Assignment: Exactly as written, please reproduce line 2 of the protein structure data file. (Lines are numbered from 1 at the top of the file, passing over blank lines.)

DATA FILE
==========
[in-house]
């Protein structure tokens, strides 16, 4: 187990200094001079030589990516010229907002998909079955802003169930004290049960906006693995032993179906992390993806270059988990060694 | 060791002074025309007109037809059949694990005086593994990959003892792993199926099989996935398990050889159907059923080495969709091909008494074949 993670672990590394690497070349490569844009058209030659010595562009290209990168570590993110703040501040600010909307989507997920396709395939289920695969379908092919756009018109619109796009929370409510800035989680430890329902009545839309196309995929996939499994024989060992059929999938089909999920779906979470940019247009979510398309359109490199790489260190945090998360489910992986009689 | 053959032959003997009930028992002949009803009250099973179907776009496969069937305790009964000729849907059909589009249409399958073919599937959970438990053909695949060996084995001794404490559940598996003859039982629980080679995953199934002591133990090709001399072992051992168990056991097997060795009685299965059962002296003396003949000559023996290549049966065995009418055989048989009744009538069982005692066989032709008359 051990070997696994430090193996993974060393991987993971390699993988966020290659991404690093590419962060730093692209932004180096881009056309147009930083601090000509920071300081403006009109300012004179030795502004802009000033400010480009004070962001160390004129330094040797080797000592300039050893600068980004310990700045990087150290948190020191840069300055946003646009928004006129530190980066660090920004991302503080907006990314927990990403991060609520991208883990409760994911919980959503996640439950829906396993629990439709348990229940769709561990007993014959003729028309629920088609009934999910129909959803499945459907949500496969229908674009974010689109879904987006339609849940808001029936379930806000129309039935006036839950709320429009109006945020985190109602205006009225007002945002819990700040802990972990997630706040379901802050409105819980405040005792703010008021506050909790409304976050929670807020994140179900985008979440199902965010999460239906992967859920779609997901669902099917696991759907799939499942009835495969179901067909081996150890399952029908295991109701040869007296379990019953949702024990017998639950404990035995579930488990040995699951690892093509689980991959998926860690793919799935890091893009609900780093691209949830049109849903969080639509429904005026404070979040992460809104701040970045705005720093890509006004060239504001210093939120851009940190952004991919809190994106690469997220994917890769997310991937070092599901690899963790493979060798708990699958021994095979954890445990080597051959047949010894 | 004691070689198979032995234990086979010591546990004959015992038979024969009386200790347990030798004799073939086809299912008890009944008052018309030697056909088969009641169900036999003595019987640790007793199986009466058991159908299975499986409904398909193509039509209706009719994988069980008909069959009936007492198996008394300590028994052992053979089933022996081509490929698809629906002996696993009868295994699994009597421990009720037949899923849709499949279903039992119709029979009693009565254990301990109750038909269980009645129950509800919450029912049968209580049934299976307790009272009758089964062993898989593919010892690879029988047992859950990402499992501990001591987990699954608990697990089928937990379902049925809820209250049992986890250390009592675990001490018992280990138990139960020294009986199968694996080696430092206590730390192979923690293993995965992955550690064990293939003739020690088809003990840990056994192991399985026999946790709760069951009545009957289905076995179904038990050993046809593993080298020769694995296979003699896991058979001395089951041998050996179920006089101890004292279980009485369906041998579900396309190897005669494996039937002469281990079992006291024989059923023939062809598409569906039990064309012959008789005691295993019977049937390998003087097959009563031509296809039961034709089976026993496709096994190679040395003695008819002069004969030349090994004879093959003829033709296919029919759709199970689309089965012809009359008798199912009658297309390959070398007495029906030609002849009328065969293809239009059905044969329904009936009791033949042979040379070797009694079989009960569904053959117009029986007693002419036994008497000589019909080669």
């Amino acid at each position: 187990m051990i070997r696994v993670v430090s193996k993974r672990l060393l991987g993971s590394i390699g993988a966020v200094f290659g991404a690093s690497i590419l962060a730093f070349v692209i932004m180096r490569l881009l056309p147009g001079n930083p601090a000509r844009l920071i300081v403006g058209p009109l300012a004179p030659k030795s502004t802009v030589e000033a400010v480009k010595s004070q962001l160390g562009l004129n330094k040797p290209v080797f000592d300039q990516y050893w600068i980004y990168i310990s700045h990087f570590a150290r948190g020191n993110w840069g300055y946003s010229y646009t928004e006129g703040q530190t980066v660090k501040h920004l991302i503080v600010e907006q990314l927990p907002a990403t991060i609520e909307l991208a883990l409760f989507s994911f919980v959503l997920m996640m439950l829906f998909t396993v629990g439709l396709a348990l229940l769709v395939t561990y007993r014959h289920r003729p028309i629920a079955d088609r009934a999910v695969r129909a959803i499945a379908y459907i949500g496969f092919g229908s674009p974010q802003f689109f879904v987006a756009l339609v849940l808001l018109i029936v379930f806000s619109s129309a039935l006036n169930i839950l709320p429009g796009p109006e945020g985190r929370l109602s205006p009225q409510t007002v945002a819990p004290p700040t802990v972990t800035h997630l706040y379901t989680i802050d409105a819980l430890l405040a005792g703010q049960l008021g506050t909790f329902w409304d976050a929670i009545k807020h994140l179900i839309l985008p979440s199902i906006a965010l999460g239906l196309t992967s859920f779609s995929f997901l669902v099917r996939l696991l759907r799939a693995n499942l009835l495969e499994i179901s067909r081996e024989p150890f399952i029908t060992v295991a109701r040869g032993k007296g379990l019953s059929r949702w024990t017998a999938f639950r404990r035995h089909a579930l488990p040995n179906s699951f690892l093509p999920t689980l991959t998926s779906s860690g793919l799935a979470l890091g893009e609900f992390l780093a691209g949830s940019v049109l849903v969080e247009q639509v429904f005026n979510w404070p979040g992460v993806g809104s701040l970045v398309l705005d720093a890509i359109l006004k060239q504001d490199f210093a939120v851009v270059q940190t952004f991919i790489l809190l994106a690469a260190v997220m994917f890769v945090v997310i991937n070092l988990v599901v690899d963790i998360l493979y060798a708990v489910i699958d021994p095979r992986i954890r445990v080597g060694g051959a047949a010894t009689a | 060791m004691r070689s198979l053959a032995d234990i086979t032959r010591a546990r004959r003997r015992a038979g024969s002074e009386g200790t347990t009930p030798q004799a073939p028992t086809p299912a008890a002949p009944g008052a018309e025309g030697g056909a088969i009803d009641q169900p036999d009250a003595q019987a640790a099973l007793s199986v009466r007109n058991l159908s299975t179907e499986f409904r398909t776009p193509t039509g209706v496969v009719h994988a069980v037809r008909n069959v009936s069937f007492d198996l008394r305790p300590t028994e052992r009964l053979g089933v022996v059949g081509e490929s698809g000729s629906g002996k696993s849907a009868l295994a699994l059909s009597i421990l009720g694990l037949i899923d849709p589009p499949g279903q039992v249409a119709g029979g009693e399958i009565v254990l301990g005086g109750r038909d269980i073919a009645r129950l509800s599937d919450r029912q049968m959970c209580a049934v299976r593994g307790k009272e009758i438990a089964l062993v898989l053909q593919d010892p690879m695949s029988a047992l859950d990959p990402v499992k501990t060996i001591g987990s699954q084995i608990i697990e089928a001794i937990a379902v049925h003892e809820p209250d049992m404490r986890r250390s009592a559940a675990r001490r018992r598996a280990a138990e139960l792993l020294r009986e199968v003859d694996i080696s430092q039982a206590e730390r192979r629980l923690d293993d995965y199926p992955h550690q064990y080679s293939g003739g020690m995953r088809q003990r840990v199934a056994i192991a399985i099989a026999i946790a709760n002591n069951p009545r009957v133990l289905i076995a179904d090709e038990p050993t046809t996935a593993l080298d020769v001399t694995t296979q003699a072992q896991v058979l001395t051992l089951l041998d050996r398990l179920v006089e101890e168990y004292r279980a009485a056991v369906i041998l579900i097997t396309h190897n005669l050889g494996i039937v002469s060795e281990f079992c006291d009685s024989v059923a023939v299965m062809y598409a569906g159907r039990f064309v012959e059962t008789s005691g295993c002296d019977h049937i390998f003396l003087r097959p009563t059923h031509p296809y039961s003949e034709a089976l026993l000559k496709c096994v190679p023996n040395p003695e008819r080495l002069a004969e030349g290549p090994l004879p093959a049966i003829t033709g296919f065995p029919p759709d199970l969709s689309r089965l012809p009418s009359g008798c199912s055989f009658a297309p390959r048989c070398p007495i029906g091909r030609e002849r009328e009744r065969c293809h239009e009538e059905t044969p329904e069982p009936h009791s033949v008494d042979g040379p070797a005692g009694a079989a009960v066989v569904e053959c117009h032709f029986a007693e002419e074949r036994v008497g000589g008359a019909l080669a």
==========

């Protein structure tokens, strides 16, 4: 187990200094001079030589990516010229907002998909079955802003169930004290049960906006693995032993179906992390993806270059988990060694 | 060791002074025309007109037809059949694990005086593994990959003892792993199926099989996935398990050889159907059923080495969709091909008494074949 993670672990590394690497070349490569844009058209030659010595562009290209990168570590993110703040501040600010909307989507997920396709395939289920695969379908092919756009018109619109796009929370409510800035989680430890329902009545839309196309995929996939499994024989060992059929999938089909999920779906979470940019247009979510398309359109490199790489260190945090998360489910992986009689 | 053959032959003997009930028992002949009803009250099973179907776009496969069937305790009964000729849907059909589009249409399958073919599937959970438990053909695949060996084995001794404490559940598996003859039982629980080679995953199934002591133990090709001399072992051992168990056991097997060795009685299965059962002296003396003949000559023996290549049966065995009418055989048989009744009538069982005692066989032709008359 051990070997696994430090193996993974060393991987993971390699993988966020290659991404690093590419962060730093692209932004180096881009056309147009930083601090000509920071300081403006009109300012004179030795502004802009000033400010480009004070962001160390004129330094040797080797000592300039050893600068980004310990700045990087150290948190020191840069300055946003646009928004006129530190980066660090920004991302503080907006990314927990990403991060609520991208883990409760994911919980959503996640439950829906396993629990439709348990229940769709561990007993014959003729028309629920088609009934999910129909959803499945459907949500496969229908674009974010689109879904987006339609849940808001029936379930806000129309039935006036839950709320429009109006945020985190109602205006009225007002945002819990700040802990972990997630706040379901802050409105819980405040005792703010008021506050909790409304976050929670807020994140179900985008979440199902965010999460239906992967859920779609997901669902099917696991759907799939499942009835495969179901067909081996150890399952029908295991109701040869007296379990019953949702024990017998639950404990035995579930488990040995699951690892093509689980991959998926860690793919799935890091893009609900780093691209949830049109849903969080639509429904005026404070979040992460809104701040970045705005720093890509006004060239504001210093939120851009940190952004991919809190994106690469997220994917890769997310991937070092599901690899963790493979060798708990699958021994095979954890445990080597051959047949010894 | 004691070689198979032995234990086979010591546990004959015992038979024969009386200790347990030798004799073939086809299912008890009944008052018309030697056909088969009641169900036999003595019987640790007793199986009466058991159908299975499986409904398909193509039509209706009719994988069980008909069959009936007492198996008394300590028994052992053979089933022996081509490929698809629906002996696993009868295994699994009597421990009720037949899923849709499949279903039992119709029979009693009565254990301990109750038909269980009645129950509800919450029912049968209580049934299976307790009272009758089964062993898989593919010892690879029988047992859950990402499992501990001591987990699954608990697990089928937990379902049925809820209250049992986890250390009592675990001490018992280990138990139960020294009986199968694996080696430092206590730390192979923690293993995965992955550690064990293939003739020690088809003990840990056994192991399985026999946790709760069951009545009957289905076995179904038990050993046809593993080298020769694995296979003699896991058979001395089951041998050996179920006089101890004292279980009485369906041998579900396309190897005669494996039937002469281990079992006291024989059923023939062809598409569906039990064309012959008789005691295993019977049937390998003087097959009563031509296809039961034709089976026993496709096994190679040395003695008819002069004969030349090994004879093959003829033709296919029919759709199970689309089965012809009359008798199912009658297309390959070398007495029906030609002849009328065969293809239009059905044969329904009936009791033949042979040379070797009694079989009960569904053959117009029986007693002419036994008497000589019909080669």